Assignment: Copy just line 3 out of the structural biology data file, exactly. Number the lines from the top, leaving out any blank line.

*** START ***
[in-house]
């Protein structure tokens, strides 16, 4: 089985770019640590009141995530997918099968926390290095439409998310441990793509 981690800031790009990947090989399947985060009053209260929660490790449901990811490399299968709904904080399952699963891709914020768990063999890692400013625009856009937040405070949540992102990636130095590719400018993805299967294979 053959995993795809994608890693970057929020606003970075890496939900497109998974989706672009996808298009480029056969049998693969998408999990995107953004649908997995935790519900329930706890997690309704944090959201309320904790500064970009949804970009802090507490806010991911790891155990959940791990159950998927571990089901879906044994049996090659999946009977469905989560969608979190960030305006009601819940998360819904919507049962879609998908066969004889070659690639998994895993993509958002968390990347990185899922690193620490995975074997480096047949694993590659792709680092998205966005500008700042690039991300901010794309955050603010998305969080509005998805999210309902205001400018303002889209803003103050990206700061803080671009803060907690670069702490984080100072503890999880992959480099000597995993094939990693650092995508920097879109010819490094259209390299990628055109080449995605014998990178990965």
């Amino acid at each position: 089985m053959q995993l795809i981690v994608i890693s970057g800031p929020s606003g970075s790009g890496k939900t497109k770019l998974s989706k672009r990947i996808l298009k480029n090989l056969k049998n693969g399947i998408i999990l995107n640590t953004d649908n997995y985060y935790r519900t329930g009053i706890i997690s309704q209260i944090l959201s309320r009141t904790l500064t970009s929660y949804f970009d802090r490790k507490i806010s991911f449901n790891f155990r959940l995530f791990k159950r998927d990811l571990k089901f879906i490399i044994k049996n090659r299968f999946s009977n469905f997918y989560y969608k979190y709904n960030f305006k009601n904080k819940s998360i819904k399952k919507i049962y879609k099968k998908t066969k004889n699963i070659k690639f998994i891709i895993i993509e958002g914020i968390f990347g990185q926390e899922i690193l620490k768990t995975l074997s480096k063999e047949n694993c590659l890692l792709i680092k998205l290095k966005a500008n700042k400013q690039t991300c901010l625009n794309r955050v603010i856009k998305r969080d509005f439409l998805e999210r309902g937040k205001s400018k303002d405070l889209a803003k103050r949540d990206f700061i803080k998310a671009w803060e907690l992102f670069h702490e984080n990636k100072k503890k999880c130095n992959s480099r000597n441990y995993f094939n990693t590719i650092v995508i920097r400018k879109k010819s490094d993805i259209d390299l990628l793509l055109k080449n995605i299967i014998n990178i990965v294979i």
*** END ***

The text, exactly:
């Amino acid at each position: 089985m053959q995993l795809i981690v994608i890693s970057g800031p929020s606003g970075s790009g890496k939900t497109k770019l998974s989706k672009r990947i996808l298009k480029n090989l056969k049998n693969g399947i998408i999990l995107n640590t953004d649908n997995y985060y935790r519900t329930g009053i706890i997690s309704q209260i944090l959201s309320r009141t904790l500064t970009s929660y949804f970009d802090r490790k507490i806010s991911f449901n790891f155990r959940l995530f791990k159950r998927d990811l571990k089901f879906i490399i044994k049996n090659r299968f999946s009977n469905f997918y989560y969608k979190y709904n960030f305006k009601n904080k819940s998360i819904k399952k919507i049962y879609k099968k998908t066969k004889n699963i070659k690639f998994i891709i895993i993509e958002g914020i968390f990347g990185q926390e899922i690193l620490k768990t995975l074997s480096k063999e047949n694993c590659l890692l792709i680092k998205l290095k966005a500008n700042k400013q690039t991300c901010l625009n794309r955050v603010i856009k998305r969080d509005f439409l998805e999210r309902g937040k205001s400018k303002d405070l889209a803003k103050r949540d990206f700061i803080k998310a671009w803060e907690l992102f670069h702490e984080n990636k100072k503890k999880c130095n992959s480099r000597n441990y995993f094939n990693t590719i650092v995508i920097r400018k879109k010819s490094d993805i259209d390299l990628l793509l055109k080449n995605i299967i014998n990178i990965v294979i």